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OPINION: There's no time left for climate diplomacy. Now it's time for action

Wednesday, 9 December 2020 17:53 GMT

* Any views expressed in this opinion piece are those of the author and not of Thomson Reuters Foundation.

As the Paris Agreement on Climate Change marks five years, urgent action on climate threats is needed now

Saoi O’Connor (Ireland), Mitzi Jonelle Tan (Philippines),  Belyndar Rikimani (Solomon Islands), Leonie Bremer (Germany), Laura Muñoz (Colombia),  Fatou Jeng (The Gambia) , Disha Ravi (India), Hilda Nakabuye (Uganda) and Sofia Hernandez (Costa Rica) are young Fridays for Future climate activists.

To our World Leaders:

Five years ago, in 2015, the Paris Agreement was signed. This means that if the Paris Agreement were a child, it would now be past the babbling stage of its infancy and able to speak.

If the Paris Agreement were able to talk to us, perhaps it would be able to tell us what it has seen - the years of inaction, the gross lack of equity, and the trail of greenwashing that has followed it around since its conception.

Perhaps it would be able to tell us about you, about what you were willing to negotiate in order to carry its creation, what little humanity you breathed into it. But the Paris Agreement cannot speak, so we must do so instead.

Since 2015, roughly 841 million children have been born onto a rapidly warming planet, more than 6 million people took to the streets to demand climate justice, and we’ve had five of the hottest years on record.

It seems to us that any one of these factors on its own should be enough to instill a sense of urgency in you, enough to compel you to take the action that is needed. But it is clear to us now that this is not the case. In the five years since the Paris agreement was signed, the only real climate leadership has come from the people. 

Last month would have been the 26th Conference of Parties (COP), your 26th opportunity to put some real action to all of your words.

We all know the cycle of the COP - year after year, you negotiate behind closed doors, while out on the streets, activists struggle to remind you that you have a responsibility to humanity, above and beyond whatever responsibility you feel you have to economic growth. Year after year, you ignore us.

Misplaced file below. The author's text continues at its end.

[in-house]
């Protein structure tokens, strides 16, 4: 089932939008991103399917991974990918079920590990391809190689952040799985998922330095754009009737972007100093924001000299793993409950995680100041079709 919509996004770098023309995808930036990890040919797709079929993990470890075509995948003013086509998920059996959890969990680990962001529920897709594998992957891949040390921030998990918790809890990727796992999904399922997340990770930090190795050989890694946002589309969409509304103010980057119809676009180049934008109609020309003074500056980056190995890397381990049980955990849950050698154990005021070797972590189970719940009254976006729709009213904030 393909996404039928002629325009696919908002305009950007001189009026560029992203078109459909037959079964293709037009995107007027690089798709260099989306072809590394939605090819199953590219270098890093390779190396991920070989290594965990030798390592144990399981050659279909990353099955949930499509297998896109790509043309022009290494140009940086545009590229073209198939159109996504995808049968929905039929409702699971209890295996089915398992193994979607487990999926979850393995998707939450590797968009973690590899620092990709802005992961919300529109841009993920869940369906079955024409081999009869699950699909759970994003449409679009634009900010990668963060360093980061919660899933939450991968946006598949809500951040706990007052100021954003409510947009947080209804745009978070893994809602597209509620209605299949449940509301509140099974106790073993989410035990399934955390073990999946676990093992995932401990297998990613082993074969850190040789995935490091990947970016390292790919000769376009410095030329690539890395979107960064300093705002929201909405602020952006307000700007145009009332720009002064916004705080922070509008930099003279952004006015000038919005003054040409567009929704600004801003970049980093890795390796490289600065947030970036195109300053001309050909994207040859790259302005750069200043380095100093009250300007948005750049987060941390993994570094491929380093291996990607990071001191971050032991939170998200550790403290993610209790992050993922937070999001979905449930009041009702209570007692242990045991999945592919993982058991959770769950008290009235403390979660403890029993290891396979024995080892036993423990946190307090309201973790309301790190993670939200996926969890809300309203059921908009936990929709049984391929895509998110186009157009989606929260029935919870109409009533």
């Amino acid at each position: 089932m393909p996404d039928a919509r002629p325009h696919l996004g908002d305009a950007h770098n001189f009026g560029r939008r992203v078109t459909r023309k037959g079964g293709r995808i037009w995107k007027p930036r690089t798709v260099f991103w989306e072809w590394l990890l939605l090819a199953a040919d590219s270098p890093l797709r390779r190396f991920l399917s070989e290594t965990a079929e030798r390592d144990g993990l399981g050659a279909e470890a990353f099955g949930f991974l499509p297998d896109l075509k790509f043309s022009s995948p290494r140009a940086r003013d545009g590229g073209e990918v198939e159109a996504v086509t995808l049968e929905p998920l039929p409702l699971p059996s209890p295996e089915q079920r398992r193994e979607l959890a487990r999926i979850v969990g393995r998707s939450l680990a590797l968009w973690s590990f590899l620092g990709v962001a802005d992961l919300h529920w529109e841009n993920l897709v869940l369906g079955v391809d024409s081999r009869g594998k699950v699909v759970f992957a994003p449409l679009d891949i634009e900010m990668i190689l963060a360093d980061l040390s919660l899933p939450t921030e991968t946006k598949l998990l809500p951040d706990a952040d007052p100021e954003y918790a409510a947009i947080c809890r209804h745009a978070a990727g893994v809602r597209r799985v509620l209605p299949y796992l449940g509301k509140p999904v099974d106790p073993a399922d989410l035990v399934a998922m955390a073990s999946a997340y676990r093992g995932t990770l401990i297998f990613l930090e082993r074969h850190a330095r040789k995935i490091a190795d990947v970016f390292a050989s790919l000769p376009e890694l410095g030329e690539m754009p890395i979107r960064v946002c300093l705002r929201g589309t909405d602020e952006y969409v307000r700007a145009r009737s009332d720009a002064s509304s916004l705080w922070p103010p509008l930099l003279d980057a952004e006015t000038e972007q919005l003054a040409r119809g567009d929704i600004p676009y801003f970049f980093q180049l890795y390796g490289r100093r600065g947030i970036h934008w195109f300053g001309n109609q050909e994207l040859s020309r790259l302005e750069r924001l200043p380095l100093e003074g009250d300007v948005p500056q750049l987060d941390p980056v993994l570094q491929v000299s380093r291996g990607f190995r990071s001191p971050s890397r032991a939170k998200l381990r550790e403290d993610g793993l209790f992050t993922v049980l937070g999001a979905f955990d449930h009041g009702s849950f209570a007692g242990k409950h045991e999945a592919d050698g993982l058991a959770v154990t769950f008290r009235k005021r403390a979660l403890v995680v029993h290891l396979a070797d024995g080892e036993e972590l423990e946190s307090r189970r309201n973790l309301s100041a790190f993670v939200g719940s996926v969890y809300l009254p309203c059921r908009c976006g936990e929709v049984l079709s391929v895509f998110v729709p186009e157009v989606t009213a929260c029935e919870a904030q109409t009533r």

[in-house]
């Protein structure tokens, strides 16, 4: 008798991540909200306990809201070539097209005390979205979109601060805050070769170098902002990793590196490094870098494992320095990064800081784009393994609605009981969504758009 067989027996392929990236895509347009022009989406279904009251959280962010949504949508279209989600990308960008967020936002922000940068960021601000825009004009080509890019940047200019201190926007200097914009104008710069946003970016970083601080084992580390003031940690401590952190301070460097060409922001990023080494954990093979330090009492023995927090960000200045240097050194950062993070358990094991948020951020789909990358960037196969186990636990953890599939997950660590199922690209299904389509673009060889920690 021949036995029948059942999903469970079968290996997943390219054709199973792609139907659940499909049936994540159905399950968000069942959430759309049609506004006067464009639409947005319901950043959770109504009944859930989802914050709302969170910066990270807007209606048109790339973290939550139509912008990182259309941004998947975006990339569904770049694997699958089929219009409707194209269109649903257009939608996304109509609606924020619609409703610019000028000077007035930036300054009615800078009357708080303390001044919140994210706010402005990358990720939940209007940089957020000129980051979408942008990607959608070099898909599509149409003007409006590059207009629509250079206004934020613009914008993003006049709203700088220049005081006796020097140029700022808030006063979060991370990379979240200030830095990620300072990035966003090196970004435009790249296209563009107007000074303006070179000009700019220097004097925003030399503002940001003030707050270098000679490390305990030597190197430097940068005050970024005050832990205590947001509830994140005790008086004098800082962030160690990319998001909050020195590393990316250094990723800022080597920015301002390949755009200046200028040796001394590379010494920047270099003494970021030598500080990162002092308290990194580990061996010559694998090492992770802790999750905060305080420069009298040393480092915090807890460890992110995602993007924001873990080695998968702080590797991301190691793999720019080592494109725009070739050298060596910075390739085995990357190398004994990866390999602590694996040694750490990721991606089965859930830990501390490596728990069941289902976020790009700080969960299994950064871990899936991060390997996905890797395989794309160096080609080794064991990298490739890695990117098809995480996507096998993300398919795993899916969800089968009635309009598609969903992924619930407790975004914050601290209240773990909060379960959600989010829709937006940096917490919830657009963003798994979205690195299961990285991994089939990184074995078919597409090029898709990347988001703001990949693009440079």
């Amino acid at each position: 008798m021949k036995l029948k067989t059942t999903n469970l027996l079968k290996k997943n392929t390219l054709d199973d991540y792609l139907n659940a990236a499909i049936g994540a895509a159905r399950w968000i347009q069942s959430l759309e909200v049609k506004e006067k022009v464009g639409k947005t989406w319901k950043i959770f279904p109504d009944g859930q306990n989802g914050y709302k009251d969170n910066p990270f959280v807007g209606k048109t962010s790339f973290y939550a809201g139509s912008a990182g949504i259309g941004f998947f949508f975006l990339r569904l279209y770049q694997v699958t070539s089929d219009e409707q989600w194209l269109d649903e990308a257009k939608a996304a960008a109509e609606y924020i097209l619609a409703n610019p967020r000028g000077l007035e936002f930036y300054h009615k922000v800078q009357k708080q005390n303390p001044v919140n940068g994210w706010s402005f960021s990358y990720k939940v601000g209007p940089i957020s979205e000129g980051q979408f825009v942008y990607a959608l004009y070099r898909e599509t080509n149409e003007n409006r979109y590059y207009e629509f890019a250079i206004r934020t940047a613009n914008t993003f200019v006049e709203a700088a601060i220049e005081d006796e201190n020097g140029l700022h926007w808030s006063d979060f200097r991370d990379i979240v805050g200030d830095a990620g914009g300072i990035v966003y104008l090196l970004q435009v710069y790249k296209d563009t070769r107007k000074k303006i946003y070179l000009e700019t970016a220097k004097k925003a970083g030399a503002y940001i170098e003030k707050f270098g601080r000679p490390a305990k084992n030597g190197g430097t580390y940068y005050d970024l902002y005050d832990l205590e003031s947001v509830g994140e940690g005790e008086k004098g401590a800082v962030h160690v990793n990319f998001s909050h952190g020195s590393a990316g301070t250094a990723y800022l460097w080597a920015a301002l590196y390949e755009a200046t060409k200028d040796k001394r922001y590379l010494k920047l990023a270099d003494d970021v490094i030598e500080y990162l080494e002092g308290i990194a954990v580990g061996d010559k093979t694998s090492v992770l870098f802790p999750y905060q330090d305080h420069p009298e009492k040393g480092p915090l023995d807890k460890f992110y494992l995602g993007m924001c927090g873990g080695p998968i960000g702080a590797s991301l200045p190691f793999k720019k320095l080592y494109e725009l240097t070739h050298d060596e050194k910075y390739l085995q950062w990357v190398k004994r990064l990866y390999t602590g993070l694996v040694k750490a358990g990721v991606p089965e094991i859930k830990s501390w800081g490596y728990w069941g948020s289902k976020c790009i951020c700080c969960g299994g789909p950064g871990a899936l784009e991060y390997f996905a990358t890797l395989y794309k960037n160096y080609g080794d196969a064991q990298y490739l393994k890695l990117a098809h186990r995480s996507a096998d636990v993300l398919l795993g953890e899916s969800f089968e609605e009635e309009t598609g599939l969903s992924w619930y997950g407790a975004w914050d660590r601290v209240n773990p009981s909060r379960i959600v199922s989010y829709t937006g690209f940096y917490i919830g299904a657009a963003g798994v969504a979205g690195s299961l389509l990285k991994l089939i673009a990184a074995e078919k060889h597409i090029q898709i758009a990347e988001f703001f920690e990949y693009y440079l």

This year has broken that cycle - though not in the way we might have liked, so we are choosing to take this moment to reflect upon the last 25 years of COPs. Where have they gotten us?

We are already living in a world warmed by 1.2 degrees Celsius above pre-industrial levels, and we must limit this increase to 1.5C. A 2-degree increase would mean certain destruction and loss of life for so many people, yet many of you consider this an ambitious target.

This is not acceptable, it never was, and we are here to revoke this social license; you will no longer be allowed to trade away lives at the negotiating tables and call it diplomacy.

Over the last month, there have been many celebrations of this anniversary from people in power, many moving speeches about unity and global cooperation. They were nice speeches, we listened to them and we wished they were true.

But for us, the bitter taste of reality is still there, it cannot be swept under the rug or hidden by rearranging the numbers. We live with the reality while we watch you make your speeches about all the time you’ve had to act while you instead did nothing. 

Here is the real story:

The Philippines has  just experienced four typhoons in three weeks. One of them, Typhoon Goni, was the most intense storm on the planet this year, and another, Typhoon Vamco, just a week after, poured a month’s worth of rain in under 24 hours.

Thousands of Filipinos were left stranded on roofs, calling out for help, as the floods reached the second floor of houses. Loosened and eroded soil from quarrying buried people alive as the typhoon caused landslides.